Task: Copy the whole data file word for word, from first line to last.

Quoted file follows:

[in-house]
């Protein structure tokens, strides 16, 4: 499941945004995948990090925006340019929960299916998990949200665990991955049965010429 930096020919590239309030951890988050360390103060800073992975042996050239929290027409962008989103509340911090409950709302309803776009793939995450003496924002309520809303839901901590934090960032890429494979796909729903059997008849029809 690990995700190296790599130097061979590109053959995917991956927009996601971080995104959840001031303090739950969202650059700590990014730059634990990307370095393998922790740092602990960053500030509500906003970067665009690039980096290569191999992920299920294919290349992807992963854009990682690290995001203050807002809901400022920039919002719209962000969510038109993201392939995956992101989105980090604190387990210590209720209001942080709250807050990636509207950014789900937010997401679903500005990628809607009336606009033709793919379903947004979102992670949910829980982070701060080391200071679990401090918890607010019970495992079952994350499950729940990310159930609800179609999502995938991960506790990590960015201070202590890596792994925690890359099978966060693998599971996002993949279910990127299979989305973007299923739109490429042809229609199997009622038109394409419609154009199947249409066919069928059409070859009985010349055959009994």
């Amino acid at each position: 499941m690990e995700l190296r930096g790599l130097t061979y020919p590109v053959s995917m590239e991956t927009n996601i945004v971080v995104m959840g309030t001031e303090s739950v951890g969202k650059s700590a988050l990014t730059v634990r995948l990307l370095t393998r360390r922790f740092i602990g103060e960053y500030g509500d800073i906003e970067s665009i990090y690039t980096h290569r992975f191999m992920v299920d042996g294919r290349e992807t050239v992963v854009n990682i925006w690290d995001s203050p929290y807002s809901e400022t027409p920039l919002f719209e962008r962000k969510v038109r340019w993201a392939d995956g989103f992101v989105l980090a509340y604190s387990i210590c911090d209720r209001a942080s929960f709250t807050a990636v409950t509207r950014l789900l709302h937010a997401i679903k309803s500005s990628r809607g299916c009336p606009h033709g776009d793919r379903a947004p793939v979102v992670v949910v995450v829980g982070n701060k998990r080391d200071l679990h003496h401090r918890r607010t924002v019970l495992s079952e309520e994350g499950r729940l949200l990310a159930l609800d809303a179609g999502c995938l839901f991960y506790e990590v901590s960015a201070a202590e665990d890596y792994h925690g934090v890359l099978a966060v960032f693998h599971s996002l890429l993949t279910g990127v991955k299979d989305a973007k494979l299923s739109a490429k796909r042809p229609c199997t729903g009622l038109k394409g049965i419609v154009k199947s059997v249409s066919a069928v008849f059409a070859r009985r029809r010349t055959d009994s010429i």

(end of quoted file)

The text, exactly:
[in-house]
């Protein structure tokens, strides 16, 4: 499941945004995948990090925006340019929960299916998990949200665990991955049965010429 930096020919590239309030951890988050360390103060800073992975042996050239929290027409962008989103509340911090409950709302309803776009793939995450003496924002309520809303839901901590934090960032890429494979796909729903059997008849029809 690990995700190296790599130097061979590109053959995917991956927009996601971080995104959840001031303090739950969202650059700590990014730059634990990307370095393998922790740092602990960053500030509500906003970067665009690039980096290569191999992920299920294919290349992807992963854009990682690290995001203050807002809901400022920039919002719209962000969510038109993201392939995956992101989105980090604190387990210590209720209001942080709250807050990636509207950014789900937010997401679903500005990628809607009336606009033709793919379903947004979102992670949910829980982070701060080391200071679990401090918890607010019970495992079952994350499950729940990310159930609800179609999502995938991960506790990590960015201070202590890596792994925690890359099978966060693998599971996002993949279910990127299979989305973007299923739109490429042809229609199997009622038109394409419609154009199947249409066919069928059409070859009985010349055959009994």
């Amino acid at each position: 499941m690990e995700l190296r930096g790599l130097t061979y020919p590109v053959s995917m590239e991956t927009n996601i945004v971080v995104m959840g309030t001031e303090s739950v951890g969202k650059s700590a988050l990014t730059v634990r995948l990307l370095t393998r360390r922790f740092i602990g103060e960053y500030g509500d800073i906003e970067s665009i990090y690039t980096h290569r992975f191999m992920v299920d042996g294919r290349e992807t050239v992963v854009n990682i925006w690290d995001s203050p929290y807002s809901e400022t027409p920039l919002f719209e962008r962000k969510v038109r340019w993201a392939d995956g989103f992101v989105l980090a509340y604190s387990i210590c911090d209720r209001a942080s929960f709250t807050a990636v409950t509207r950014l789900l709302h937010a997401i679903k309803s500005s990628r809607g299916c009336p606009h033709g776009d793919r379903a947004p793939v979102v992670v949910v995450v829980g982070n701060k998990r080391d200071l679990h003496h401090r918890r607010t924002v019970l495992s079952e309520e994350g499950r729940l949200l990310a159930l609800d809303a179609g999502c995938l839901f991960y506790e990590v901590s960015a201070a202590e665990d890596y792994h925690g934090v890359l099978a966060v960032f693998h599971s996002l890429l993949t279910g990127v991955k299979d989305a973007k494979l299923s739109a490429k796909r042809p229609c199997t729903g009622l038109k394409g049965i419609v154009k199947s059997v249409s066919a069928v008849f059409a070859r009985r029809r010349t055959d009994s010429i």